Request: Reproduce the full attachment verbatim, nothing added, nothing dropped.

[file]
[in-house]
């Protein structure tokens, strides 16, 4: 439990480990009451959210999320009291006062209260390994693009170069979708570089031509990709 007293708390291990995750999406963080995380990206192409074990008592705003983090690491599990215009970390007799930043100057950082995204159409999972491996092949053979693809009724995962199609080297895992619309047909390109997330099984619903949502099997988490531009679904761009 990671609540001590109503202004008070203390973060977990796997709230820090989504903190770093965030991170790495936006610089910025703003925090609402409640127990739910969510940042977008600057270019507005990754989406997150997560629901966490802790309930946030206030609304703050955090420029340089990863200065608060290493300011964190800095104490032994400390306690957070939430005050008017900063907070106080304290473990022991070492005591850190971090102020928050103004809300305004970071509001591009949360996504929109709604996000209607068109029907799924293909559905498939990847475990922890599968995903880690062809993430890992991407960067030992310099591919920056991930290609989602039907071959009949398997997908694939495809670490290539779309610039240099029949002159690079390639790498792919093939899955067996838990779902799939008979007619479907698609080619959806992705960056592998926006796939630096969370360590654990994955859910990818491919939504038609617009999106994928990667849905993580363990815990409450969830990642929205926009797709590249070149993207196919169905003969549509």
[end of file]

[in-house]
């Protein structure tokens, strides 16, 4: 439990480990009451959210999320009291006062209260390994693009170069979708570089031509990709 007293708390291990995750999406963080995380990206192409074990008592705003983090690491599990215009970390007799930043100057950082995204159409999972491996092949053979693809009724995962199609080297895992619309047909390109997330099984619903949502099997988490531009679904761009 990671609540001590109503202004008070203390973060977990796997709230820090989504903190770093965030991170790495936006610089910025703003925090609402409640127990739910969510940042977008600057270019507005990754989406997150997560629901966490802790309930946030206030609304703050955090420029340089990863200065608060290493300011964190800095104490032994400390306690957070939430005050008017900063907070106080304290473990022991070492005591850190971090102020928050103004809300305004970071509001591009949360996504929109709604996000209607068109029907799924293909559905498939990847475990922890599968995903880690062809993430890992991407960067030992310099591919920056991930290609989602039907071959009949398997997908694939495809670490290539779309610039240099029949002159690079390639790498792919093939899955067996838990779902799939008979007619479907698609080619959806992705960056592998926006796939630096969370360590654990994955859910990818491919939504038609617009999106994928990667849905993580363990815990409450969830990642929205926009797709590249070149993207196919169905003969549509």